Al-Sadr withdraws support from Abadi and his alliance

Iraqi Shi'ite cleric Moqtada al-Sadr. (REUTERS)
Updated 15 January 2018
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Al-Sadr withdraws support from Abadi and his alliance

BAGHDAD: Iraq’s influential cleric Muqtada Al-Sadr has withdrawn his support for Prime Minister Haider Abadi because of his alliance with the Popular Mobilization Unit (PMU) factions.
Abadi’s alliance “paves the way for the return of the corrupt,” Al-Sadr declared on Sunday.
Hours earlier, Abadi formally signed an agreement with the leaders of the PMU to form a wide joint electoral alliance called “The Victory of Iraq” to participate in the parliamentary and provincial election scheduled to be held in May.
Al-Sadr has expressed his support for Abadi more than once and said he would back his candidacy for a second term. But the deal made on Saturday between Abadi and the commanders of pro-Iranian armed factions including Asaib Ahl Al-Haq, Kataib Hezbollah and Badr Organization, has upset him.
Al-Sadr has called them “shameless militias” and considers the deal signifies a return to sectarian confinement.
“I condolence my people … due to the abhorrent political agreements … which pave the way for the return of the corrupt again (to the government),” Al-Sadr said.
“We were offered to join them (Abadi’s alliance) and we totally refused this. I am surprised by the attitude of the brother-in-law, who we thought was the first patriotic preacher and advocate of reform.
The “Victory of Iraq Alliance” which, headed by Abadi, consists of at least 28 political and armed factions including the most powerful Shiite groups in addition to the Sunni, Christian, Yazidi, Shabak and Turkmen armed factions, fought Daesh for the past three years under the umbrella of the PMU.
Al-Sadr, however, controls millions of votes, and represents the parliamentary power broker, which favors any candidate for prime minister in any government.
Gaining the backup of the PMU factions is crucial for Abadi to form a comfortable parliamentary majority to form the next government and avoid any serious security problems that the undisciplined armed factions could carry out to embarrass him.
Al-Sadr was planning to run for the election in a joint electoral alliance and was pushing Abadi to leave Da’awa Party, but Abadi has decided to join with the PMU groups and killed any hope of Al-Sadr backup.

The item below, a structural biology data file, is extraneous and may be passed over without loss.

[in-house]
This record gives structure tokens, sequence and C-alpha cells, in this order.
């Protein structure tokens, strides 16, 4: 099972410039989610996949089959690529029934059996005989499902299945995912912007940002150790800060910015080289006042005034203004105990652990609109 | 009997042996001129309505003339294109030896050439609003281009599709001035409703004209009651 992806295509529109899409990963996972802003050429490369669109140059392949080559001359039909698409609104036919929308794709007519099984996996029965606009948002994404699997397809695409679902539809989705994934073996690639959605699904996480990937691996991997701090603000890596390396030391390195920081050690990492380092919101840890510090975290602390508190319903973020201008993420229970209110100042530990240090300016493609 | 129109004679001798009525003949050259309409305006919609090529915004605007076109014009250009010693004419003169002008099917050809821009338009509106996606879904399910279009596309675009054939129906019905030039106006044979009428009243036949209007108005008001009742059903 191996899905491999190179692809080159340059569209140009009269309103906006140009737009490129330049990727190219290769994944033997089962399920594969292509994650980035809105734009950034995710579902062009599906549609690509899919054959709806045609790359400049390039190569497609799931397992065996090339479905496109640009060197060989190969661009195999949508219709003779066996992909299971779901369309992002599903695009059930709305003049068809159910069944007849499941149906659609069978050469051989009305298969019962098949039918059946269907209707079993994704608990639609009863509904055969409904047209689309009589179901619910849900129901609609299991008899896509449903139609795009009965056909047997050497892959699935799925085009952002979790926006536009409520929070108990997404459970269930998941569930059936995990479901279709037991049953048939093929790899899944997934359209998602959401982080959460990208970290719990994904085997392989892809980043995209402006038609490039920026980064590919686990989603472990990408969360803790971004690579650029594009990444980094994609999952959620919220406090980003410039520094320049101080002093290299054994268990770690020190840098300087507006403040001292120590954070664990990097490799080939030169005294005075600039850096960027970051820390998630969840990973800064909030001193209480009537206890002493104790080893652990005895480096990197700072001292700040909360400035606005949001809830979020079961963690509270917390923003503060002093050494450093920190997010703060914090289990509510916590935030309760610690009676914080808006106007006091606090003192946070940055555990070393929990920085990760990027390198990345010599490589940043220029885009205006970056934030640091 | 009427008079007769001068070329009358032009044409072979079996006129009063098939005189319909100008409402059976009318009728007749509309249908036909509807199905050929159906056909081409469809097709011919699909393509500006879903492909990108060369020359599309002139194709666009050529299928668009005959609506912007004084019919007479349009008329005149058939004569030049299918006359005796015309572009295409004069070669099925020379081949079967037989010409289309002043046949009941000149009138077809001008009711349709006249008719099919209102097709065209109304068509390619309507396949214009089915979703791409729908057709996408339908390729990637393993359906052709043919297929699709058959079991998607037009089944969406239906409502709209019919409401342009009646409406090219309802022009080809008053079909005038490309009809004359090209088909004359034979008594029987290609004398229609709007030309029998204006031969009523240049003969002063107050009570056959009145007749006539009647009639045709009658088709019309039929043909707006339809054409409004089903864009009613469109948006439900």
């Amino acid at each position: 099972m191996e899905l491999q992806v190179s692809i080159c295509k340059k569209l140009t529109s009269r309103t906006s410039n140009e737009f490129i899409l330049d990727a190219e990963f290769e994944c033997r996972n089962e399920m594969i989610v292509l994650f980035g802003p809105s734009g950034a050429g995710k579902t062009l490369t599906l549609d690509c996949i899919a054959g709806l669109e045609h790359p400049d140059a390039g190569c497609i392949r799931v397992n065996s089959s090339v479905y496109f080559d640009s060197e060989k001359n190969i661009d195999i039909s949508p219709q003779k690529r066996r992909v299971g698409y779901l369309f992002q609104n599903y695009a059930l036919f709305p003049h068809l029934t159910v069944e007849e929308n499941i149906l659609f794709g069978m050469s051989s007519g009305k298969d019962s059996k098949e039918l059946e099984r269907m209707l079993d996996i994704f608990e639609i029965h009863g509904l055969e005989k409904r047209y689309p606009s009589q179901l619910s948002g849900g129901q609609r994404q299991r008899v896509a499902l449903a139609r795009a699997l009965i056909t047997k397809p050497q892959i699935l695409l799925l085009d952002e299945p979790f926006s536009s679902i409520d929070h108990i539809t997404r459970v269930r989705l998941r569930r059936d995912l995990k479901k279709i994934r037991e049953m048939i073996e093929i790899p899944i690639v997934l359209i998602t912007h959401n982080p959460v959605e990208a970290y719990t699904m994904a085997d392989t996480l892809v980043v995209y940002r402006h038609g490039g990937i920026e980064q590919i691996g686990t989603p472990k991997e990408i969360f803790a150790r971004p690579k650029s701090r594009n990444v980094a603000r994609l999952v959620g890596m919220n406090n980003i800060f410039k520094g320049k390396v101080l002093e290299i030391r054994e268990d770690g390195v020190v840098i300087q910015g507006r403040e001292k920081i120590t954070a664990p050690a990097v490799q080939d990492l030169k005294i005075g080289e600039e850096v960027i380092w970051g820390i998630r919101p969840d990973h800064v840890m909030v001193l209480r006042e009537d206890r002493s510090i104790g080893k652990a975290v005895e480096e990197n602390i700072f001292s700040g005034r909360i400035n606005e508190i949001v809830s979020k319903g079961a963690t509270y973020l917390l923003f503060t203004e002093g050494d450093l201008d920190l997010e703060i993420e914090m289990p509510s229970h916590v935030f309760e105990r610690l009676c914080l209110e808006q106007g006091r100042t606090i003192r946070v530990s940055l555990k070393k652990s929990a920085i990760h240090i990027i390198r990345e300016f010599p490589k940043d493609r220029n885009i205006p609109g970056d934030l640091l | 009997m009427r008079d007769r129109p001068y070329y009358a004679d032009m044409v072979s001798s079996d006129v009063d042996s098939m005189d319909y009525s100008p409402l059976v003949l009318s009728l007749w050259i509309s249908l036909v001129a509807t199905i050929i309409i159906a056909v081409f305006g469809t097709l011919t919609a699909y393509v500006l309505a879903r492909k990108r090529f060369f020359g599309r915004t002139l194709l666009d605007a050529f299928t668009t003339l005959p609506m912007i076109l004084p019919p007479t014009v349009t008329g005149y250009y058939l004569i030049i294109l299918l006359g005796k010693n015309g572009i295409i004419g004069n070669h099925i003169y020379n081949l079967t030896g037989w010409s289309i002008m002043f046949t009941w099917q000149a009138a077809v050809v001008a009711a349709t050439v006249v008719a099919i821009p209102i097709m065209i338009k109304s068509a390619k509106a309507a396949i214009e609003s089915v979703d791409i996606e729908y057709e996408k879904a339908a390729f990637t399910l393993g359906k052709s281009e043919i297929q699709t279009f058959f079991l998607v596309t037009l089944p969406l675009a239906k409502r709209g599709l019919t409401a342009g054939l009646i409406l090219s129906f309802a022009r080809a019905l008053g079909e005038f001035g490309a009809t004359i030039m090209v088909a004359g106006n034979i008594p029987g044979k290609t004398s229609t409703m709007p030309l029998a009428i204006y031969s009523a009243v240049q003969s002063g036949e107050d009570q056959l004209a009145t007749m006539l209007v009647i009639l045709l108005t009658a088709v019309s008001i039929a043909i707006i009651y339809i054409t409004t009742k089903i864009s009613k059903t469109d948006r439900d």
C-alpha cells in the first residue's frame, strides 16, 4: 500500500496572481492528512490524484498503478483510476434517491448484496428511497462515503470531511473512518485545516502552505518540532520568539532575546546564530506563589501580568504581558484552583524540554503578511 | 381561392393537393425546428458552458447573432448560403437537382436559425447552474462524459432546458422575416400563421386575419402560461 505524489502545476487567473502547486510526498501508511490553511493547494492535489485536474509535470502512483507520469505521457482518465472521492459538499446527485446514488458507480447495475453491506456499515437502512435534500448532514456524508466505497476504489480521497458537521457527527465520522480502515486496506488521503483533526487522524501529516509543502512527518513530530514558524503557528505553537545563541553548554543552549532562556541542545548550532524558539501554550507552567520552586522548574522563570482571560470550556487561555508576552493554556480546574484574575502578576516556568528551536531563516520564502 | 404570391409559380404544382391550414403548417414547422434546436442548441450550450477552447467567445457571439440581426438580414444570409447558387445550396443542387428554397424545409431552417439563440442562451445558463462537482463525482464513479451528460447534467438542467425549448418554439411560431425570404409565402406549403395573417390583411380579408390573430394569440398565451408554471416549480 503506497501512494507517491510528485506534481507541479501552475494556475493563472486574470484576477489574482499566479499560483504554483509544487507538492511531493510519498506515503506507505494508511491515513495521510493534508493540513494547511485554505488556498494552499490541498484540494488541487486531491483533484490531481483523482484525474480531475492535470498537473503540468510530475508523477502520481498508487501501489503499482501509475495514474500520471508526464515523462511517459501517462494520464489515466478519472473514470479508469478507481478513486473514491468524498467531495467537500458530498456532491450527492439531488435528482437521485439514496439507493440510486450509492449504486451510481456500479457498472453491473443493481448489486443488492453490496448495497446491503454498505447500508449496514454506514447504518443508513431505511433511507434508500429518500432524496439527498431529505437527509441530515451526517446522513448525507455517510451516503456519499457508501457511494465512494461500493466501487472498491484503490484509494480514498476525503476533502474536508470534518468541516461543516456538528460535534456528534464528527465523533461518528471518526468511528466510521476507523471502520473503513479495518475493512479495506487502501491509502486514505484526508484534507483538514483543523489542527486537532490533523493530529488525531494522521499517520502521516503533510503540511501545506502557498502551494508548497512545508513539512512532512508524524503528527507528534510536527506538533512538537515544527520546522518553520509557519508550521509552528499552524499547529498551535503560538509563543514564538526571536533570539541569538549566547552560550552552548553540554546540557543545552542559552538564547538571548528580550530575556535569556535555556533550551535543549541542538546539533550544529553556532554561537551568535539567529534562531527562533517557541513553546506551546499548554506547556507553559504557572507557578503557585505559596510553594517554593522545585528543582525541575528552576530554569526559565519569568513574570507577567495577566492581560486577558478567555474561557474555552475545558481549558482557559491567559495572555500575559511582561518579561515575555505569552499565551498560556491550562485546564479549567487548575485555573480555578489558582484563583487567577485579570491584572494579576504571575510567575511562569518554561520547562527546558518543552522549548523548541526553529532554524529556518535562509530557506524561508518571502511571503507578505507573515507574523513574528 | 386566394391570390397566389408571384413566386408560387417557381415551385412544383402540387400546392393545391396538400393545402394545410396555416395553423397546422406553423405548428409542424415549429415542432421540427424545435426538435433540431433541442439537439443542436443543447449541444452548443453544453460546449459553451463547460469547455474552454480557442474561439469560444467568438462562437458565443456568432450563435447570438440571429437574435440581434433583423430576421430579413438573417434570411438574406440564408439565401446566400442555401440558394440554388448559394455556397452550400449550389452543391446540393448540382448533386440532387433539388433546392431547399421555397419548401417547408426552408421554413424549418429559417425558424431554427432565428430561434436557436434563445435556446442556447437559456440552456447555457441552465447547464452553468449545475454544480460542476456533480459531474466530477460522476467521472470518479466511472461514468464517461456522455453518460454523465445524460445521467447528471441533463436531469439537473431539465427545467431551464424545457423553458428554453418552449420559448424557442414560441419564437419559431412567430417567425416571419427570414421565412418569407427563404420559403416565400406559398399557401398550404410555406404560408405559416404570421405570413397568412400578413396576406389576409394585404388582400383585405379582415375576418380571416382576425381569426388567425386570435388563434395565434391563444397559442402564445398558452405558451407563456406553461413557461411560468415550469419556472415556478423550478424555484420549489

“This (allying with the PMU) struck the (Al-Sadr and Abadi’s) project. We were saying that we are looking to build a patriotic project ... to establish a civil state, but see now what has happened,” a senior Sadrist leader and one of Al-Sadr negotiators told Arab News on condition of anonymity.
“All those (the leaders of the PMU) are thieves and killers. Where will this country head? How do we call to establish a civil state while it (the country) is led by armed factions?”


Turkish journalist serving life gets another 6 years in prison

Updated 1 min 14 sec ago
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Turkish journalist serving life gets another 6 years in prison

  • Nazli Ilicak was sentenced to life in prison along with five other journalists last February

ANKARA: A Turkish court on Tuesday sentenced a prominent journalist serving a life sentence to almost six additional years in prison for leaking information deemed secret by the government, the state-owned Anadolu news agency said.

Nazli Ilicak was sentenced to life in prison along with five other journalists last February for aiding plotters of a 2016 failed coup attempt. All six of the journalists, including Ilicak, have denied the charges.

On Tuesday, the court sentenced Ilicak to five years and 10 months in prison in a separate case where she was charged with “sharing information that needed to remain secret for the security of the state,” Anadolu said.

Ilicak, a journalist, columnist and former lawmaker, had also been sentenced to 14 months in prison last year for insulting the president, a crime punishable by up to four years in prison in Turkey.

Along with Ilicak, two prominent journalist brothers — Ahmet and Mehmet Altan — were sentenced to life in prison last February. The case had underscored deep concern about press freedom and the independence of the judiciary in Turkey under President Recep Tayyip Erdogan.

The government blames followers of US-based cleric Fethullah Gulen for masterminding the coup, and has waged a crackdown on suspected members of his network since then. Gulen has denied involvement in the coup and condemned it.

Since the abortive putsch, some 77,000 people have been jailed and more than 150,000 sacked or suspended from their jobs in the military, public and private sectors.

Rights groups and Turkey’s western allies have voiced alarm over the scale of the crackdown, saying Erdogan is using the coup as a pretext to quash dissent.

The government, however, rejects the criticism and says the measures are necessary due to the gravity of the security threat it faces.